This one's been around for quite a while, as you can tell from the low seedling number, and it's one of the seedlings from the NOID peach, which is still mildly unusual.1 It did manage to produce a fair number of blooms, once it got going, though I think I only got photos of the first one. The blooms are unusual in a couple ways: one, although most of the white-blooming seedlings produce some pink at the base of the petals (what I refer to as "the tube," though there's probably a more precise technical term for it), 044A had consistent, intense pink there. Two, the flowers were a bit smaller than average. At least two other seedlings this year produced unusually little blooms (248A and 272A); I'm unsure why.
Our name finalists: Iktsuarpok, Ice Castle, Jellybean Cake, White-Knuckle.
Iktsuarpok is an Inuit word that I found via one of those articles about words with no good English equivalents (specifically this one2). It's the feeling of anticipating someone's arrival to the point of checking and rechecking to see whether or not they've arrived yet.
Ice Castle is a name I've kind of liked for a while,3 that seems suitable for a white seedling.
Jellybean Cake is one of those names that I don't explain because they reference a particular person from my life.
White-Knuckle is the idiom, chosen mostly just because it includes "white," and the seedling is partly white.
First one to go will be White-Knuckle. It seems especially inappropriate for a seedling with this much pink in it, for one thing; for another, I just know it'll get this song stuck in my head all the time:4
and that would be intolerable.5
And then Ice Castle, too, seems better suited for a pure white flower.
So Iktsuarpok, or Jellybean Cake. Both suit the flower well -- I had been waiting a while to see a bloom from this seedling, and consequently had checked it several times in the past to see whether it was producing buds; the situation referenced in Jellybean Cake involved a jellybean which was either white or pink,6 so a flower that is both colors works either way.
Both are also slightly problematic: Iktsuarpok is awkward to pronounce and type; Jellybean Cake makes me think of a rectangular block of jellybeans mashed together, maybe with frosting on top, which is not what the name is supposed to evoke.7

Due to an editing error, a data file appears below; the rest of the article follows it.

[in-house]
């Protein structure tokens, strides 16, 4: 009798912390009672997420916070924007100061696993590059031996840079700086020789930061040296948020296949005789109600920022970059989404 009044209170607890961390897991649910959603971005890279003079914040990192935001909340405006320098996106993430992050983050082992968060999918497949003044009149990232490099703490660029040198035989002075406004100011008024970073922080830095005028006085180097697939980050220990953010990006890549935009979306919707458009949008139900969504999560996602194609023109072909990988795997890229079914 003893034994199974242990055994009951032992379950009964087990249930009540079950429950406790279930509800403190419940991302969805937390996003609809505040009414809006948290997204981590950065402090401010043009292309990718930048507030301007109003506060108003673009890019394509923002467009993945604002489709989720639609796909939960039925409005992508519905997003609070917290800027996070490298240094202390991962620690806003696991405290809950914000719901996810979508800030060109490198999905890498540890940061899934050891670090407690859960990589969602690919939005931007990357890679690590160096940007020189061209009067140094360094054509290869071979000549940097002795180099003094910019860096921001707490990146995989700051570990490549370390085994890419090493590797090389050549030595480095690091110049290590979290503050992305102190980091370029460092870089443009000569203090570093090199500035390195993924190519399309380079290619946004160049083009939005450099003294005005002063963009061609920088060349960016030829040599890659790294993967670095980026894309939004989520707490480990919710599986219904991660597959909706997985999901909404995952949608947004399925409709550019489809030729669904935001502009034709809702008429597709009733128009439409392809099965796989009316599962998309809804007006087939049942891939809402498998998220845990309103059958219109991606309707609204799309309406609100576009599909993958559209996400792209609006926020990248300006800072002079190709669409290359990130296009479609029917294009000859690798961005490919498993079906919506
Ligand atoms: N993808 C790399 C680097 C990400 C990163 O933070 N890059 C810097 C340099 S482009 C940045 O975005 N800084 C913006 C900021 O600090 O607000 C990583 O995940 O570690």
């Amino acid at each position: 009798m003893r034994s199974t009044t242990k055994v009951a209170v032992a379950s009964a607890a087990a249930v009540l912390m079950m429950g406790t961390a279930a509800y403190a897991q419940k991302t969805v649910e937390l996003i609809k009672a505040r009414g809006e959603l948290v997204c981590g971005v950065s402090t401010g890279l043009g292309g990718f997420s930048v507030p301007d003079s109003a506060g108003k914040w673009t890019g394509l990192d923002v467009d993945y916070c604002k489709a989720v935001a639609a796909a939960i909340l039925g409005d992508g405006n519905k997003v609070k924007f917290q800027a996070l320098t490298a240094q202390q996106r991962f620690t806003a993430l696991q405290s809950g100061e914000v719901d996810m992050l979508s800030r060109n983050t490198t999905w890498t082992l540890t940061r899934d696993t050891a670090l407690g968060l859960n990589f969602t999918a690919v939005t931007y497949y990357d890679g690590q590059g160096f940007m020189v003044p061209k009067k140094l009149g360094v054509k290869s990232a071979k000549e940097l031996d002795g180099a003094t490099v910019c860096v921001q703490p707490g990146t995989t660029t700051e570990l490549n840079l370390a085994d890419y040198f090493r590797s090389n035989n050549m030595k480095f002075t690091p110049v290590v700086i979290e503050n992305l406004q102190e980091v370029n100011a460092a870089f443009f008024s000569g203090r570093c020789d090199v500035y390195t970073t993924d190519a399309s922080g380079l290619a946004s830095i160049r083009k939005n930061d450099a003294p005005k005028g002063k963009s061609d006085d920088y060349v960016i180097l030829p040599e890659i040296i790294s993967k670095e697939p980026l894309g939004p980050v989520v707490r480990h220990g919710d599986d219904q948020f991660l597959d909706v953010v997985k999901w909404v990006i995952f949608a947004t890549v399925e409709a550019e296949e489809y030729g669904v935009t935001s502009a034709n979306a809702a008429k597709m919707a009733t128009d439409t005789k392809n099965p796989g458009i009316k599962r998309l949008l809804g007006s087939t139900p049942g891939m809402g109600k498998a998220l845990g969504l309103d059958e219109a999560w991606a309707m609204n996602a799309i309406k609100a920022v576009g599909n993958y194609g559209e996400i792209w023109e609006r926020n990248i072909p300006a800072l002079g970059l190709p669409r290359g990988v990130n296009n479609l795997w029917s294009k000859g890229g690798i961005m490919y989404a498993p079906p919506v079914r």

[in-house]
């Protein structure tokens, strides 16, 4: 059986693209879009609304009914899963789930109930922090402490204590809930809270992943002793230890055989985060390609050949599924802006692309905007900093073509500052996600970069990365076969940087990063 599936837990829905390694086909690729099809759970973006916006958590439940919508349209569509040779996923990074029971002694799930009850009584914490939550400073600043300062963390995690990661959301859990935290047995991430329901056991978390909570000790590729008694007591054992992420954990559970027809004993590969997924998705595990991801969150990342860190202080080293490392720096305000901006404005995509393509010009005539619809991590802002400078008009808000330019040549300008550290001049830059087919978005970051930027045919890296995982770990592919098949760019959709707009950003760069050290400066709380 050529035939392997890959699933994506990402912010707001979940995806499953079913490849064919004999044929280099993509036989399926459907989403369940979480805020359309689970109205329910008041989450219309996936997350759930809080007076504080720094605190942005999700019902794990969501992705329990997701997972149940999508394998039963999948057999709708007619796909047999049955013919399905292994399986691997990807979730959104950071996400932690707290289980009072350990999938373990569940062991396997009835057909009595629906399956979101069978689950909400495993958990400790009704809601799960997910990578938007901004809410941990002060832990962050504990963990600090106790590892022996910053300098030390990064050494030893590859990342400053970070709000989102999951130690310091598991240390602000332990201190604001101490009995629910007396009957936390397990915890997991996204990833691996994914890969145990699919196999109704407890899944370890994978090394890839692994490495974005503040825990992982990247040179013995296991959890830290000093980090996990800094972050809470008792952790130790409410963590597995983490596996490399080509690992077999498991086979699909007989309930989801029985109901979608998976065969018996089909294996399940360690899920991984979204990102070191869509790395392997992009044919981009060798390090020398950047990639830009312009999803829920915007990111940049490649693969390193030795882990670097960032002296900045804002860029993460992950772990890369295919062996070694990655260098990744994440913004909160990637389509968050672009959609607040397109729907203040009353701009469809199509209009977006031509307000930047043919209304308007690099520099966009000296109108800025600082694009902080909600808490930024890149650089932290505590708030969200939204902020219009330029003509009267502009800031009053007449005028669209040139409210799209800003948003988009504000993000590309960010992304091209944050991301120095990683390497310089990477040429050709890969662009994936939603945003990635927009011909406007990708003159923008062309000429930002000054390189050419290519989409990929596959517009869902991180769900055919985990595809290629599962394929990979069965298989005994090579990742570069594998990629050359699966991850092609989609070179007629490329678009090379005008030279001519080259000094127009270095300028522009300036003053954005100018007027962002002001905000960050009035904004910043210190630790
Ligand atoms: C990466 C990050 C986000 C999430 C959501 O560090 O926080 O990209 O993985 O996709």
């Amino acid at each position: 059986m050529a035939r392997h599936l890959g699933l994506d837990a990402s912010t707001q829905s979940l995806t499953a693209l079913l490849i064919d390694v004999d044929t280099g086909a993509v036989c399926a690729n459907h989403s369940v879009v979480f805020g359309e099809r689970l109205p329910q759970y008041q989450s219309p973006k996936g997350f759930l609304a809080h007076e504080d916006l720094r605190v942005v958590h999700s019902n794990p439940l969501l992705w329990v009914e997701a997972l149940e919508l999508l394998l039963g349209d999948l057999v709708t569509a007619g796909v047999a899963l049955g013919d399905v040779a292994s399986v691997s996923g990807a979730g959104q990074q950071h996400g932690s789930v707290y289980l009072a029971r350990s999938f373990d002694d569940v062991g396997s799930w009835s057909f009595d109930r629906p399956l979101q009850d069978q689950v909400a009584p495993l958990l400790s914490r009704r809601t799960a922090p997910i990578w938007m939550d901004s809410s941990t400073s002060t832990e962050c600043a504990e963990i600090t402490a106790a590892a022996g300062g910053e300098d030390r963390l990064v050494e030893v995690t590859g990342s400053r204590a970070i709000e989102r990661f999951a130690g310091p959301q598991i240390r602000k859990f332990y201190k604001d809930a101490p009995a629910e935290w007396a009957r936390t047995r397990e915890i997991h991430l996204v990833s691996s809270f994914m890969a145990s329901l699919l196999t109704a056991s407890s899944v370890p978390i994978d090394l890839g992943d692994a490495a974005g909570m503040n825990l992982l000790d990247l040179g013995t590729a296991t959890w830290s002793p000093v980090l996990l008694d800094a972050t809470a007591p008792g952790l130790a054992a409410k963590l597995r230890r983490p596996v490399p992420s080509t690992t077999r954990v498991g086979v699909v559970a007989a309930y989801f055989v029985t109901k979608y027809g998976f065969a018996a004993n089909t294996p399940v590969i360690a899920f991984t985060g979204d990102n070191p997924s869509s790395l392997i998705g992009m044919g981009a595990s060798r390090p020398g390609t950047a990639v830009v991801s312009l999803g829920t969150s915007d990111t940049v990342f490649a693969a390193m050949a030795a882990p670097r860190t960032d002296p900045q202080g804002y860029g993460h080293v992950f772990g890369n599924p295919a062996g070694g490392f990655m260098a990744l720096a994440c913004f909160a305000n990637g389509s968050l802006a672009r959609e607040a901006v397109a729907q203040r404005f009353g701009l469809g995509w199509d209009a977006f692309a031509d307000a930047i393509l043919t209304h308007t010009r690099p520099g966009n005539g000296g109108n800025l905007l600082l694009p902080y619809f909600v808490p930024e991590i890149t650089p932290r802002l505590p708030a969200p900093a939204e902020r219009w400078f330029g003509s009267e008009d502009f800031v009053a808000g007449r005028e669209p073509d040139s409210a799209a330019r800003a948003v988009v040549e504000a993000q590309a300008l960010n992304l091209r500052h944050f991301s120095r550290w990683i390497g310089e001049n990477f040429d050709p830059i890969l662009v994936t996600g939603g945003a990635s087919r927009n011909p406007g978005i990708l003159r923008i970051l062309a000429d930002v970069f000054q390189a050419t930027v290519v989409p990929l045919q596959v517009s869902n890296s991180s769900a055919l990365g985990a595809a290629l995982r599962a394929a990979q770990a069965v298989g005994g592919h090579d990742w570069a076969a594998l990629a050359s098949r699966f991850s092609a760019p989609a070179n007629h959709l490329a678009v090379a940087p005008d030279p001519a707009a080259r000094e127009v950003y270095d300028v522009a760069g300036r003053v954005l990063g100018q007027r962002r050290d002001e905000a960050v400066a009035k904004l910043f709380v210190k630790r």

I'm going to go with Iktsuarpok, because the situation it refers to (checking and rechecking to see whether a seedling has bloomed yet) is more specific and less common than having a bloom that is both white and pink (which has happened with most of the white-blooming seedlings to one degree or another). So: 044A Iksuarpok. I'm sure once I've practiced pronouncing it in my head enough times (ick-tsu-AR-pock? maybe?), it'll seem like a real word.
2 We may wind up seeing a second word from that list later this year; the Japanese "boketto" (staring vacantly into the distance, without thinking). I feel like English actually does have a concise term for this ("spacing out"), but maybe there are nuances. Who am I to argue with Mental Floss?
Boketto doesn't have any particular connection to the Schlumbergera seedlings, but we're still watching Dynasty, and Krystle Carrington, in particular, still does this a lot, so it's on my mind. And it's a pretty-sounding word.
3 (considered and rejected for seedlings 074B Crone Island, 119A There Would Be Peace, and 290A Our Lady Of Assumption)
4 I had a phase a while back where I was watching a lot of Ok Go videos; "White Knuckles" was easily the worst earworm.
5 Also I've been trying not to assign names that have the bloom color in them: White Knight, Orange Crush, Red Queen, etc. I may eventually have to break the rule, but I don't have to yet.
6 It was a long time ago, and I can't remember; if forced to guess, I'd guess white.
7 The mental process being that a "jellybean cake" is a cake made of compressed jellybeans, in the same way that a "fruitcake" is a cake made of compressed dried fruit. The actual moment being referenced involved a perfectly normal piece of sheet cake, with green frosting, which had a single jellybean on top.